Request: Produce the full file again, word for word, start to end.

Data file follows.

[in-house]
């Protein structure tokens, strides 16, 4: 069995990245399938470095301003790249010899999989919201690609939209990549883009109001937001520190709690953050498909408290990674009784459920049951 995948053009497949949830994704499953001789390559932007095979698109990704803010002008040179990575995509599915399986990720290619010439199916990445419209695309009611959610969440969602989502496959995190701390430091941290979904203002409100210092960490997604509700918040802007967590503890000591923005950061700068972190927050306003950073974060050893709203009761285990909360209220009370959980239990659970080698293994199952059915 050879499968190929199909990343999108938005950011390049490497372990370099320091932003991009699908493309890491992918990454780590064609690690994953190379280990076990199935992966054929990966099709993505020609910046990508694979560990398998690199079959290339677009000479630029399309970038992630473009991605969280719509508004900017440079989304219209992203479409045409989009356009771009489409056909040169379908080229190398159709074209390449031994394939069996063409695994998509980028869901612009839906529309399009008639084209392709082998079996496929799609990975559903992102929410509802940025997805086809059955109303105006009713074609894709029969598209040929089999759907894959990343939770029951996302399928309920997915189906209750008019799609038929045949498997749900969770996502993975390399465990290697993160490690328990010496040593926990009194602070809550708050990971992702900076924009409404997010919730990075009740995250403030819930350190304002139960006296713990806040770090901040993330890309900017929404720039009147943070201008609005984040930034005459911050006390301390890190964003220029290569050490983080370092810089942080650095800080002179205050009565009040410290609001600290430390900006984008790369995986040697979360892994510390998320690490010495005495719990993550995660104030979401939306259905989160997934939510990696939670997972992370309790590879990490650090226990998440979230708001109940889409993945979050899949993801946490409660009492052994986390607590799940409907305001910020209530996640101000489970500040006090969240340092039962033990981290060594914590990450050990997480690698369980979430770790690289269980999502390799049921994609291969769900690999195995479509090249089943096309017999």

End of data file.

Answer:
[in-house]
């Protein structure tokens, strides 16, 4: 069995990245399938470095301003790249010899999989919201690609939209990549883009109001937001520190709690953050498909408290990674009784459920049951 995948053009497949949830994704499953001789390559932007095979698109990704803010002008040179990575995509599915399986990720290619010439199916990445419209695309009611959610969440969602989502496959995190701390430091941290979904203002409100210092960490997604509700918040802007967590503890000591923005950061700068972190927050306003950073974060050893709203009761285990909360209220009370959980239990659970080698293994199952059915 050879499968190929199909990343999108938005950011390049490497372990370099320091932003991009699908493309890491992918990454780590064609690690994953190379280990076990199935992966054929990966099709993505020609910046990508694979560990398998690199079959290339677009000479630029399309970038992630473009991605969280719509508004900017440079989304219209992203479409045409989009356009771009489409056909040169379908080229190398159709074209390449031994394939069996063409695994998509980028869901612009839906529309399009008639084209392709082998079996496929799609990975559903992102929410509802940025997805086809059955109303105006009713074609894709029969598209040929089999759907894959990343939770029951996302399928309920997915189906209750008019799609038929045949498997749900969770996502993975390399465990290697993160490690328990010496040593926990009194602070809550708050990971992702900076924009409404997010919730990075009740995250403030819930350190304002139960006296713990806040770090901040993330890309900017929404720039009147943070201008609005984040930034005459911050006390301390890190964003220029290569050490983080370092810089942080650095800080002179205050009565009040410290609001600290430390900006984008790369995986040697979360892994510390998320690490010495005495719990993550995660104030979401939306259905989160997934939510990696939670997972992370309790590879990490650090226990998440979230708001109940889409993945979050899949993801946490409660009492052994986390607590799940409907305001910020209530996640101000489970500040006090969240340092039962033990981290060594914590990450050990997480690698369980979430770790690289269980999502390799049921994609291969769900690999195995479509090249089943096309017999």